enterprise bill

Government "can do more" to help pubs - despite saving businesses £25m

By Oli Gross contact

- Last updated on GMT

Government "can do more" to help pubs - despite saving businesses £25m

Related tags: Business rates, Red tape, Small business, Business

The industry has welcomed an assessment of the Enterprise Bill - which claims it will save businesses £25m a year in total – but some insist “more can be done” to help reduce costs for pubs.

Proposals seek to simplify processes by reducing red tape – while offering ‘Primary Authority’ services to businesses to ensure regulatory consistency and a common approach to compliance.

This aims to particularly benefit small, independently-run businesses such as pubs.

The Primary Authority allows pubs to choose a single local authority as their regulatory point of contact for legislation.

Consistency

British Beer and Pub Association chief executive Brigid Simmonds said licensees will “really start to see the benefits” of the legislation.

“Often, red tape is not so much about actual regulations, but behaviour; Primary Authority is a very good example of a way to achieve national consistency, when so often regulations are open to very differing local interpretation,” she said. 

The BBPA is engaging with Government on wider issues with red tape, and has put forward proposals for deregulation around newspaper advertising for premises licences, reducing the burdens on pubs with Category C and D gaming machines, and changes to the beer duty regime.

“It is often small changes to specific legislation that really help reduce costs for businesses,” Simmonds added.

More can be done

The Association for Licenced Multiple Retailers welcomes measures intending to cut red tape, but said “much more can be done” to cut cost for businesses.

ALMR wants economic growth to be considered in decision making for licensing and planning.

The ALMR has also repeatedly called for more frequent business rates valuations linked to annualised CPI.

Chief executive Kate Nicholls said: “This will ensure a much more responsive system and will begin to address to massive disparity that pubs and bars currently face.”

Three million apprentices

Government has set a target of three million apprentices in this Parliament, and to ensure all apprentices are on statutory, transparent schemes. The legislation ensures it is an offence to offer an apprenticeship if it is not a statutory scheme.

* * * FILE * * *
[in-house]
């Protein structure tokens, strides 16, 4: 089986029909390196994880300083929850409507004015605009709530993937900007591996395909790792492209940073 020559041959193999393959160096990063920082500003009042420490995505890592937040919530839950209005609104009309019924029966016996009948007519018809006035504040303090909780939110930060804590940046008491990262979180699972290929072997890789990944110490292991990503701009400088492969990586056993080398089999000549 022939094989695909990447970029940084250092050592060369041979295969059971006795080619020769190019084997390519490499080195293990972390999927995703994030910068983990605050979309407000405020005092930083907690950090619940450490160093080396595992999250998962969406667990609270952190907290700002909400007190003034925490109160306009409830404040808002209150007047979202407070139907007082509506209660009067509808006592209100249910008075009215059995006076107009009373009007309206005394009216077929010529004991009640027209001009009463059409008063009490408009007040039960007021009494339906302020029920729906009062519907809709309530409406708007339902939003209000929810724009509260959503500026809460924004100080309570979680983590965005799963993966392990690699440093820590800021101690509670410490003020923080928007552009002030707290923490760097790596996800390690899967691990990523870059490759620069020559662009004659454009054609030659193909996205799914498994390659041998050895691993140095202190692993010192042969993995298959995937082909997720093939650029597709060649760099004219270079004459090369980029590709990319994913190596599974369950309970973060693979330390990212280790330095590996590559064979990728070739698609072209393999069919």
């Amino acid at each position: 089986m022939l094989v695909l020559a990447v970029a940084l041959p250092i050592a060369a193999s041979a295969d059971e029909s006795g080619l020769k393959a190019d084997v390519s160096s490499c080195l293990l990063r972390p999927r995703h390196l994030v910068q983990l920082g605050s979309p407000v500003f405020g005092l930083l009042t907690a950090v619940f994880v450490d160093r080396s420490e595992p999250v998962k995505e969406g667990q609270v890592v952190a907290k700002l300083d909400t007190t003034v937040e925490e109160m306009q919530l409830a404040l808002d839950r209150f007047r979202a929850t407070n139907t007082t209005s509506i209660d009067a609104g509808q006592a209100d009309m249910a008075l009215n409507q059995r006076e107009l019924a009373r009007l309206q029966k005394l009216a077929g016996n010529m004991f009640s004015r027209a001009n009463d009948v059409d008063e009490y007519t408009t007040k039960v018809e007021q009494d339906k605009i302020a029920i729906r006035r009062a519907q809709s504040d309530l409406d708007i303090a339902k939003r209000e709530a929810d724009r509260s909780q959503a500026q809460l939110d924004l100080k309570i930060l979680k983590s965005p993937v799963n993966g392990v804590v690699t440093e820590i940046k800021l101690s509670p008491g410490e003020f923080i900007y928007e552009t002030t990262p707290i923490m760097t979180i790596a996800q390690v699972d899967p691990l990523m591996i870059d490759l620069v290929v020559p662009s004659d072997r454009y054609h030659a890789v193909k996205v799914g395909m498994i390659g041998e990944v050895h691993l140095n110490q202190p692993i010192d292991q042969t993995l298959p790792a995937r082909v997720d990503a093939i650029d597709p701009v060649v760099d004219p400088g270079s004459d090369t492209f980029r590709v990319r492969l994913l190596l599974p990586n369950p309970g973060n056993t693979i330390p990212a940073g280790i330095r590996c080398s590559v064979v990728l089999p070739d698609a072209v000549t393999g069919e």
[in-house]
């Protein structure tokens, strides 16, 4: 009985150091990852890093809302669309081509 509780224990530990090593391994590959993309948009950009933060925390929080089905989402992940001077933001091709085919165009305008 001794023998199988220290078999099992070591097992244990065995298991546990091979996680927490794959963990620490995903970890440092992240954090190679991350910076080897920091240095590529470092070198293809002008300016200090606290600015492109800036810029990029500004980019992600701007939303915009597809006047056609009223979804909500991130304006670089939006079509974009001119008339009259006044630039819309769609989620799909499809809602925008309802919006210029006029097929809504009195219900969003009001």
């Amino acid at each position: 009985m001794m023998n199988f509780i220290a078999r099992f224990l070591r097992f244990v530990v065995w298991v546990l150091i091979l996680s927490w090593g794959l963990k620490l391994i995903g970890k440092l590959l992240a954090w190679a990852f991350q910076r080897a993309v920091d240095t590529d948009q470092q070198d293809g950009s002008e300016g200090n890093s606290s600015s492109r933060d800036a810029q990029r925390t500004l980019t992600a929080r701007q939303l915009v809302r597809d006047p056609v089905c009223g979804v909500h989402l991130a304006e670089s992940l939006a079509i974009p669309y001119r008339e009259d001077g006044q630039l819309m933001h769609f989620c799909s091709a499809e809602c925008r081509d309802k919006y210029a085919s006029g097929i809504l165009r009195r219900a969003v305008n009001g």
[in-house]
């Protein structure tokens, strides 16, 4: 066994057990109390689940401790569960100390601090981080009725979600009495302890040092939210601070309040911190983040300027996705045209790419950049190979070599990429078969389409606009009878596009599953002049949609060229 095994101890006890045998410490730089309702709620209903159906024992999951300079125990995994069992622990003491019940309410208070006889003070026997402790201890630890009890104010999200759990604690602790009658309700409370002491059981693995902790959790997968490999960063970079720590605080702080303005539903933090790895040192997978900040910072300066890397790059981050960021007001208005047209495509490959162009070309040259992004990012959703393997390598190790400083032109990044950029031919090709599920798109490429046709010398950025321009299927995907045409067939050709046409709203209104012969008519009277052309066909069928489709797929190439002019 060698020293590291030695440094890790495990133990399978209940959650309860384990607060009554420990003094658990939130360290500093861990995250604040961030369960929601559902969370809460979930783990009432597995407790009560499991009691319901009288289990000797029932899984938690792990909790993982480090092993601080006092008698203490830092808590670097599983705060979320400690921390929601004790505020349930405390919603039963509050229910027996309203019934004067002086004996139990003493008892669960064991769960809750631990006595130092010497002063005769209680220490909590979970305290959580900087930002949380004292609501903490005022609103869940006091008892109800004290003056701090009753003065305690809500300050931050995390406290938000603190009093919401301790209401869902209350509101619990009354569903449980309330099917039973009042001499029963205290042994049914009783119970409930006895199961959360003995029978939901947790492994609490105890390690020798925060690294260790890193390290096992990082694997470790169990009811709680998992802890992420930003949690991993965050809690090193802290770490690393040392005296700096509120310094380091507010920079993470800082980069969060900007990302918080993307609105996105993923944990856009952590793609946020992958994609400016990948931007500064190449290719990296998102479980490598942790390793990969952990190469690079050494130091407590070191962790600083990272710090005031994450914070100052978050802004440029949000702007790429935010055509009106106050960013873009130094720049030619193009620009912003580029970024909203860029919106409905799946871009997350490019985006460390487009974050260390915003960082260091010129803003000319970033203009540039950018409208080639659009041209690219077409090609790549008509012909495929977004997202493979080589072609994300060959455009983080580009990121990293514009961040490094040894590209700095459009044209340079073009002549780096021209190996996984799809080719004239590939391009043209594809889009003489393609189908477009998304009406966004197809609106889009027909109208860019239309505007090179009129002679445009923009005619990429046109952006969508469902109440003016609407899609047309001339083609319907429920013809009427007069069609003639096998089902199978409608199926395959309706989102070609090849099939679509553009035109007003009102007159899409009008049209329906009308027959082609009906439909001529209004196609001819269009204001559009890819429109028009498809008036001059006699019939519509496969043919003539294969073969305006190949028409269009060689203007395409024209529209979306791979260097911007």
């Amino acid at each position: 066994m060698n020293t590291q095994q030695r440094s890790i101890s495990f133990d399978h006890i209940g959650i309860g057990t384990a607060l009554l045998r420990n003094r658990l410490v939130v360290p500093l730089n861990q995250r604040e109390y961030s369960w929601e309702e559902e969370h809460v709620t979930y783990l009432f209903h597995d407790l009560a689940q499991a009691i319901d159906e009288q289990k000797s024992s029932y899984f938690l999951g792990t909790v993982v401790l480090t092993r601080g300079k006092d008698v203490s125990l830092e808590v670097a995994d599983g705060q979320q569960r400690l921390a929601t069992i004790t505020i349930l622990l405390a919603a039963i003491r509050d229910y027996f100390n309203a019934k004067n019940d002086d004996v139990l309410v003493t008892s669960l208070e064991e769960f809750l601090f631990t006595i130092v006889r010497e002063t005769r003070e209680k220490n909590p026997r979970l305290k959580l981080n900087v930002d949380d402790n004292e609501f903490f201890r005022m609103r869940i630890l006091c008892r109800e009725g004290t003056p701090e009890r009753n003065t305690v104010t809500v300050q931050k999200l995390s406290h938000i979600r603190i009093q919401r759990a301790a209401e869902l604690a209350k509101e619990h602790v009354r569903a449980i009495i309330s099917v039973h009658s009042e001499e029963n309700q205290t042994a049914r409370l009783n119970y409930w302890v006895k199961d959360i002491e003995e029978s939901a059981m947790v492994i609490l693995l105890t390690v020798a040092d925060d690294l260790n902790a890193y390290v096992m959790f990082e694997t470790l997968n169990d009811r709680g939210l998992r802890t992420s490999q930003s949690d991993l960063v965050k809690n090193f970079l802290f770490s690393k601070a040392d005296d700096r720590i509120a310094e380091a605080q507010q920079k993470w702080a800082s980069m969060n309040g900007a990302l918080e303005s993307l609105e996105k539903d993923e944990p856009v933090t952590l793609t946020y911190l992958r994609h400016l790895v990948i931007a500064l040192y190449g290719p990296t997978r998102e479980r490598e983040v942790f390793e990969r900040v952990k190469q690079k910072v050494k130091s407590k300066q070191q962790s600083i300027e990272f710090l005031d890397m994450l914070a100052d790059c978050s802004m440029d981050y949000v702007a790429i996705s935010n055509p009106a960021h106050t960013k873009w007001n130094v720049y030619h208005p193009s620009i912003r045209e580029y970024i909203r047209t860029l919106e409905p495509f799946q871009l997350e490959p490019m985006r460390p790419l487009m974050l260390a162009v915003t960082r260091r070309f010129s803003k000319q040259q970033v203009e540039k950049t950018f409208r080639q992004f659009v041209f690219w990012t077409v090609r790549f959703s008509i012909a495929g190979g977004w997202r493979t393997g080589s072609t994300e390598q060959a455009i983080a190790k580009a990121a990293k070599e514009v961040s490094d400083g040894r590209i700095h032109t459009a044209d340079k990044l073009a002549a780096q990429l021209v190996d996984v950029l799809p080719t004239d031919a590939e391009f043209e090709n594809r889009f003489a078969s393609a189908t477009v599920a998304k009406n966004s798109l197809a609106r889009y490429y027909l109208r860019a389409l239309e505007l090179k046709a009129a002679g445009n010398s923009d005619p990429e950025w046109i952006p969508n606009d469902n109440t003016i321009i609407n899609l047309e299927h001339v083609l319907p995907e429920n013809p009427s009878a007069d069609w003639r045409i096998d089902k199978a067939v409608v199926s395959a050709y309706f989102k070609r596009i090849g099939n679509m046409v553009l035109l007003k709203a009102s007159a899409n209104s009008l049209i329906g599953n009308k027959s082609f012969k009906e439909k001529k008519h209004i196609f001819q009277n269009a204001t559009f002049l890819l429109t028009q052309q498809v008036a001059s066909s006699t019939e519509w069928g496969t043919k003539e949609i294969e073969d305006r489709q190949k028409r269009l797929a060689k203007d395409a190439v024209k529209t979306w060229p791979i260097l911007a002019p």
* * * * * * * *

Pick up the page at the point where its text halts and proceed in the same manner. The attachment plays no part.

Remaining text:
“Steps to ensure a safeguarding of the quality of apprenticeships is welcome and should help make such options more attractive to both employers and employees,” Nicholls said.

“However, if the Government is serious about meeting its target of 3million new apprentices, fully funded apprenticeships for 19-24 year olds and additional funding for over 25s will have a much greater impact in attracting and retaining high quality apprentices.”

Further details of the Enterprise Bill are listed below.

Regarding business rates, the Bill contains measures to:

• Benefit businesses by making the system more transparent and easier to navigate;

• Ensure that businesses can be confident that their valuations are correct and that they are paying the right amount of business rates; and

• Introduce a reformed appeals system built around three stages – ‘check, challenge, appeal’.

• Reduce the administrative burden in the business rates system by creating an information gateway between the Valuation Office Agency, local government and the Secretary of State for Communities and Local Government, which will allow for the legal and safe transfer of business rates information; and

• Make sure ratepayers no longer have to give largely the same information to local government as they do to the Valuation Office Agency.

Regarding small businesses, the Bill contains measures to:

• Establish a statutory small business commissioner to empower small businesses to resolve disputes and avoid future issues through general advice and information;

• Enable the small business commissioner to handle complaints by small business suppliers about payment matters arising with larger businesses which they supply;

• Help small businesses to take action to deal with disputes more quickly and cheaply than going to court; and

• Promote culture change on late payments.

Regarding Apprentices, the Bill contains measures to:

• Help meet the Government’s commitment to deliver three million apprenticeships within this Parliament.

• Create an offence for a person, in the course of business, to provide or offer a course or training as an apprenticeship if it is not a statutory apprenticeship;

• Strengthen and protect the reputation of the apprenticeship brand for training providers, employers and apprentices;

• Protect the reputation of training providers, employers who offer statutory apprenticeships and apprentices who join those apprenticeships, by maintaining their standards and ensuring that statutory apprenticeships are not confused with lower quality training;

• Ensure a “level playing field” and fairness in the market to the benefit of training providers, employers and individuals

Related topics: Legislation

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